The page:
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Old Feb 21, 2011, 01:41 PM
29 rods from you in western WI
Karl B's Avatar
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control seals, camera housing

Greetings,

I have been exploring ways of obtaining underwater video using a Sony Bloggie Touch. This forum seems the closest match on RCG. If anyone has comments or suggestions, please post them.

Background:
I've used previous cameras for industrial video analysis, recording wood fabrication equipment in somewhat hostile environments. To protect the cameras within inches of high speed saw blades and flying scrap, I've made simple housings out of 1/4" lexan. Holes drilled through the case allow turning the equipment on, changing settings, and starting video. The holes were simply sealed with masking tape between uses.

When I obtained the Bloggie Touch, I realized that it should be easy enough to go one step further and waterproof the box, so that it could safely be used while boating or at the beach. There are only 3 buttons (on/off, still shot, video start/stop) that need to be controlled. The touch screen is used mainly for digital zoom and review, so I don't plan to enable it's use within the case. A transparent back is necessary for framing the shots, though.

To minimize the seals required, I designed a solid housing of HDPE with a lens window on the front and a transparent plate on the back for the view screen and access to the case.

Here is the housing, designed in Sketchup:
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Old Feb 21, 2011, 01:53 PM
29 rods from you in western WI
Karl B's Avatar
Joined Jan 2003
4,885 Posts
For controls, my first thought for a weather resistant seal was to drill a hole tight enough to slightly compress a piece of silicone fuel tubing, with a wire shaft compressed within it.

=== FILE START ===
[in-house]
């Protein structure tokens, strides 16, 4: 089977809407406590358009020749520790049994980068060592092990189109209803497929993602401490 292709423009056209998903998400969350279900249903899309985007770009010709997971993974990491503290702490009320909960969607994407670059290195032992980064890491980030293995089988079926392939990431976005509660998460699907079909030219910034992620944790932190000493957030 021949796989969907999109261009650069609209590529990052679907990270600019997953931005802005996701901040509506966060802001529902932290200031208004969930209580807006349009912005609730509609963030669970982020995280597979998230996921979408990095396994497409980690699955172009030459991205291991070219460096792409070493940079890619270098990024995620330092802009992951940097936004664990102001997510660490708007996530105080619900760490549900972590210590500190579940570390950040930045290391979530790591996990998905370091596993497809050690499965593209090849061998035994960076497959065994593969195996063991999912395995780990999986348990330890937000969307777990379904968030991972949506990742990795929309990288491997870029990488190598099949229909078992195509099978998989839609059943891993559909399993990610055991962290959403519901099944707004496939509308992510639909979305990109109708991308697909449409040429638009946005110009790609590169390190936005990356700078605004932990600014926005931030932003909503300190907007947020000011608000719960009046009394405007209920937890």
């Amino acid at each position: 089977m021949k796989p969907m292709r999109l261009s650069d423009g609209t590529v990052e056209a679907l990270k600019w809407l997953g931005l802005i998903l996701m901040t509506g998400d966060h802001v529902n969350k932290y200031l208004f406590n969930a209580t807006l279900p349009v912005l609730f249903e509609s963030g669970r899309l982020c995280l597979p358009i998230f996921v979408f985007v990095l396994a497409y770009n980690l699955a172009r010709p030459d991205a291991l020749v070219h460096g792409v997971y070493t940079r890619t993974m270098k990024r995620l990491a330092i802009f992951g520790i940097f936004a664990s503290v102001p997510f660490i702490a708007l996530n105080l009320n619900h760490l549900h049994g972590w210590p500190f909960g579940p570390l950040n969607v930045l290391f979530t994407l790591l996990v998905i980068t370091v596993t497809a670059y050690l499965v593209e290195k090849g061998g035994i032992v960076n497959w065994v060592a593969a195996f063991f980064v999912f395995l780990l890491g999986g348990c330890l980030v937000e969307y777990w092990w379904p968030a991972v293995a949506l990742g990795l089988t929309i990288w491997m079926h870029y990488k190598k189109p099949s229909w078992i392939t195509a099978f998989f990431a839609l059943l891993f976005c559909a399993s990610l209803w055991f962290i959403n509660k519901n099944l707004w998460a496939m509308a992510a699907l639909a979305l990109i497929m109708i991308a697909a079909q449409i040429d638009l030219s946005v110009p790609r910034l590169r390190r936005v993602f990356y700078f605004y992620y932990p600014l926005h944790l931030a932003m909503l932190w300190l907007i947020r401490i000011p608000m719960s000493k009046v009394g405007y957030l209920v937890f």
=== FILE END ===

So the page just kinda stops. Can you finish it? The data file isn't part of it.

I also researched control seal designs for higher pressures. Commercially available controls are available from Ikelite, maker of underwater camera housings. Off the shelf, they're a bit large for the compact design I have, though I plan to look into them further. They consist of a hollow bolt with an external O-ring seal against the case, and an internal groove for an O-ring to seal the shaft.

Finding online guides on O-ring seal design, I came up with my own idea. I am limited in that I have access to a vertical mill, but not a lathe. A 1/4" diameter, .060 deep counterbore contains a 1/8" ID x 1/16" O-ring, and a cap plate compresses it against the shaft.

I made a simple test fixture to apply pressure to the seals and connected it to a regulated air supply.
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Last edited by Karl B; Feb 21, 2011 at 02:30 PM. Reason: added pic
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Old Feb 21, 2011, 02:02 PM
29 rods from you in western WI
Karl B's Avatar
Joined Jan 2003
4,885 Posts
I turned the regulator down to 20 psi, drizzled water over the test controls, pointed it into a rag (to contain the drill bit if the seal failed fantastically), then connected the air line to the fixture. Technically this is the reverse of the direction that the O-ring seal will be pressurized, but it is close to symmetrical in the way it acts. The fuel tube seal is fully symmetrical.

Both seals held at 20 psi, though I imagine that at pressure, repeated action of the fuel tube seal would eventually push the tube into the case. Gradually increasing pressure, the fuel tube seal started bubbling at around 40 psi. For the record, the tubing (Aerotrend standard size) was about .220 diameter unstressed, hole was .209, and the drill bit was .089. If the tubing could be contained, this would work for a weather resistant seal, but I wouldn't trust it submerged more than momentarily.

The only problem with the alloy dowel pin control shafts was how to grip them.
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Old Feb 21, 2011, 02:16 PM
29 rods from you in western WI
Karl B's Avatar